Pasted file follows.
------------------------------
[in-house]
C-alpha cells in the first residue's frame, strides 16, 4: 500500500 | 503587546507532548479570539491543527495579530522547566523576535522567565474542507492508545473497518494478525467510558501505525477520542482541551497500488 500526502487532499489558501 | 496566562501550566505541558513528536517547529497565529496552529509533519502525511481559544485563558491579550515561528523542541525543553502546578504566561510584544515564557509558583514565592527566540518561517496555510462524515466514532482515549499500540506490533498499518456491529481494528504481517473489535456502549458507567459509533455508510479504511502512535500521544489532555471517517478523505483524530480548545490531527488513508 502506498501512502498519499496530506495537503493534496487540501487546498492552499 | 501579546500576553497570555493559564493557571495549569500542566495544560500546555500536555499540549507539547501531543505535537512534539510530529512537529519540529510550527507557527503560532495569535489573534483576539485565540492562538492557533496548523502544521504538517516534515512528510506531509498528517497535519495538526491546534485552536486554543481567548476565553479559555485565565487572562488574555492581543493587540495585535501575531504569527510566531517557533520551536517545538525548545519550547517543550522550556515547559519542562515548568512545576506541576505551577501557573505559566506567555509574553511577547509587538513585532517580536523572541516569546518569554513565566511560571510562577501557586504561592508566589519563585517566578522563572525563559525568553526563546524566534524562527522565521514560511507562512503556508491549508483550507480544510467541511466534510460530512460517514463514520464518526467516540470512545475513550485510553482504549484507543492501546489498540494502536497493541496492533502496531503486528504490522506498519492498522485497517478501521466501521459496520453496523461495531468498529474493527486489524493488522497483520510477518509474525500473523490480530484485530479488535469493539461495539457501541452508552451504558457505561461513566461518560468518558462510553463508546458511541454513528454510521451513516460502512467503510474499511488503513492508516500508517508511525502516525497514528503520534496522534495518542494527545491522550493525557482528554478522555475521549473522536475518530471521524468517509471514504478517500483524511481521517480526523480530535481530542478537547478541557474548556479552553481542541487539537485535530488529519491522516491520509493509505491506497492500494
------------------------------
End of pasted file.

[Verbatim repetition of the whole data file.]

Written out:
[in-house]
C-alpha cells in the first residue's frame, strides 16, 4: 500500500 | 503587546507532548479570539491543527495579530522547566523576535522567565474542507492508545473497518494478525467510558501505525477520542482541551497500488 500526502487532499489558501 | 496566562501550566505541558513528536517547529497565529496552529509533519502525511481559544485563558491579550515561528523542541525543553502546578504566561510584544515564557509558583514565592527566540518561517496555510462524515466514532482515549499500540506490533498499518456491529481494528504481517473489535456502549458507567459509533455508510479504511502512535500521544489532555471517517478523505483524530480548545490531527488513508 502506498501512502498519499496530506495537503493534496487540501487546498492552499 | 501579546500576553497570555493559564493557571495549569500542566495544560500546555500536555499540549507539547501531543505535537512534539510530529512537529519540529510550527507557527503560532495569535489573534483576539485565540492562538492557533496548523502544521504538517516534515512528510506531509498528517497535519495538526491546534485552536486554543481567548476565553479559555485565565487572562488574555492581543493587540495585535501575531504569527510566531517557533520551536517545538525548545519550547517543550522550556515547559519542562515548568512545576506541576505551577501557573505559566506567555509574553511577547509587538513585532517580536523572541516569546518569554513565566511560571510562577501557586504561592508566589519563585517566578522563572525563559525568553526563546524566534524562527522565521514560511507562512503556508491549508483550507480544510467541511466534510460530512460517514463514520464518526467516540470512545475513550485510553482504549484507543492501546489498540494502536497493541496492533502496531503486528504490522506498519492498522485497517478501521466501521459496520453496523461495531468498529474493527486489524493488522497483520510477518509474525500473523490480530484485530479488535469493539461495539457501541452508552451504558457505561461513566461518560468518558462510553463508546458511541454513528454510521451513516460502512467503510474499511488503513492508516500508517508511525502516525497514528503520534496522534495518542494527545491522550493525557482528554478522555475521549473522536475518530471521524468517509471514504478517500483524511481521517480526523480530535481530542478537547478541557474548556479552553481542541487539537485535530488529519491522516491520509493509505491506497492500494